One of the most satisfying parts of being an RE is the fact that I can usually predict exactly where a patient is in her menstrual cycle with a blood test and a sonogram. Obstetrics is not nearly this precise. Some women deliver vaginally who you predict would have needed a Cesarean section and others need a Cesarean when you would have predicted a vaginal birth without any help at all. There is no way to predict what will happen in labor, it is all too crazy for me.
During my Fellowship at UCSF I used to moonlight once in a while at the Palo Alto Medical Clinic covering Labor and Delivery for a weekend. It was overwhelming to me. I could not stand to be at home while a patient was in labor, but I was bored at the hospital if labor was going slowly. My wife threatened to kill me. Since she was gainfully employed in the Department of Civil Engineering as an Assistant Professor, we came to the conclusion that it just wasn’t worth the stress.
Of course, one big question is how could you ever leave the perfect climate of Palo Alto, but instead let’s talk about ovulation. Here is today’s “Question of the Day” from 100 Questions and Answers about Infertility:
21. What prevents a woman from ovulating normally?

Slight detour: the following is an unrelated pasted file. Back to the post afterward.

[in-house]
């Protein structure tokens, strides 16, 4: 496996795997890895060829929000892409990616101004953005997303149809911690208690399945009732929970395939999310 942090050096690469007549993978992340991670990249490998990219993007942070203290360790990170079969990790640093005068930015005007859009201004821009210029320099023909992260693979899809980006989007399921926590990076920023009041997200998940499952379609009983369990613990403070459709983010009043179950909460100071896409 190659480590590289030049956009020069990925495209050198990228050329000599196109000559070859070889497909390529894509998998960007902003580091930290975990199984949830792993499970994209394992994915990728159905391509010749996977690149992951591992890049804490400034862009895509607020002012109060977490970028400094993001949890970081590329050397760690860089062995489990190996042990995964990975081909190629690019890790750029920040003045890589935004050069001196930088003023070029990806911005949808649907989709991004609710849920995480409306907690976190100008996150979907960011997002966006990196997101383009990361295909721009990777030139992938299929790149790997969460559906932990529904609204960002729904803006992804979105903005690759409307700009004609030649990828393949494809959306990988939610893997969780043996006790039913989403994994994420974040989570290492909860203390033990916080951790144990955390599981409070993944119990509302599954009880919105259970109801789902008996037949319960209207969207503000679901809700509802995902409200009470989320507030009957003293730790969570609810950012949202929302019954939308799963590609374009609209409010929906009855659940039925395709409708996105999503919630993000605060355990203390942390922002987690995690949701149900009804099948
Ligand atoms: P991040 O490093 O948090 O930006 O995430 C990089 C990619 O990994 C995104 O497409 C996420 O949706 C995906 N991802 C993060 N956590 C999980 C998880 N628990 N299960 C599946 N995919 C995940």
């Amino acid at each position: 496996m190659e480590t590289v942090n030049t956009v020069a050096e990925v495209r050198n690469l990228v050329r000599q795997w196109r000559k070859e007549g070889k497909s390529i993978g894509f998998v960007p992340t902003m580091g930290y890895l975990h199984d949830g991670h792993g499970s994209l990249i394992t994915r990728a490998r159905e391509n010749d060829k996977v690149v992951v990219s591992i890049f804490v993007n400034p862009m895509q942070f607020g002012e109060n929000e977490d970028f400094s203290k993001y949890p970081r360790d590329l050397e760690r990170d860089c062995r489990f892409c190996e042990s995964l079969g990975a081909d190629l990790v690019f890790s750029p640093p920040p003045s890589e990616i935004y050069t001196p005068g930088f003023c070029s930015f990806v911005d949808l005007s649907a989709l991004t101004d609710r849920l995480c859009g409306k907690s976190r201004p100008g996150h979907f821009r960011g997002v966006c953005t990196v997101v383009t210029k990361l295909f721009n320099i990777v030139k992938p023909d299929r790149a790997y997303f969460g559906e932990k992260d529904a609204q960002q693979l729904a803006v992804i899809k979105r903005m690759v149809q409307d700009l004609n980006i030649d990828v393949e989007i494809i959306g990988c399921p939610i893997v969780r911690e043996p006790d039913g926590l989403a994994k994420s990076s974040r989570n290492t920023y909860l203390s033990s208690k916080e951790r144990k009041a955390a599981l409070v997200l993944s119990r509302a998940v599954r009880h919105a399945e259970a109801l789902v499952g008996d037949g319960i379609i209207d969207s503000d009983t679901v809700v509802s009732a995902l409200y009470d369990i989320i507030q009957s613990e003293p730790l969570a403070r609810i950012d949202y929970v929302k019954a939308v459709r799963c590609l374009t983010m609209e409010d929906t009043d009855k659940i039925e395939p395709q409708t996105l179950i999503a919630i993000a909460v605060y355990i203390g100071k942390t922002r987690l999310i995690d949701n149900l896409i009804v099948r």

Regular ovulation is associated with regular menstrual cycles. Predictable monthly periods result from the release of an egg 2 weeks prior to the shedding of the endometrial lining of the uterus and in the absence of pregnancy. If a woman has irregular and unpredictable cycles, then she probably is not ovulating normally. Ovulatory problems are usually divided into two main categories: problems with the ovary and problems with the signals from the brain to the ovary. If a woman’s irregular cycles result from a lack of follicles within her ovary, then the failure of the ovary to respond will cause the pituitary gland to secrete increased amounts of follicle-stimulating hormone (FSH). Women with elevated levels of FSH are described as having diminished ovarian reserve; if their periods cease entirely, then they are described as having premature ovarian failure (POF). Different laboratories may vary as to how they define an “elevated” level of FSH, so a discussion with your physician is crucial to correctly assess the results of this test. In most cases, however, an FSH level of more than 15 IU/L is evidence of diminished ovarian reserve; FSH levels exceeding 30 IU/L usually signify POF. If a woman has a normal complement of follicles but still does not have normal cycles, then the problem must lie elsewhere. Most such women suffer from a communication mismatch between the brain and ovary, which disrupts the carefully coordinated hormone signals that induce the growth of ovarian follicles. The causes of this disruption can be further classified, with most patients being found to have polycystic ovarian syndrome as opposed to other hormonal imbalances.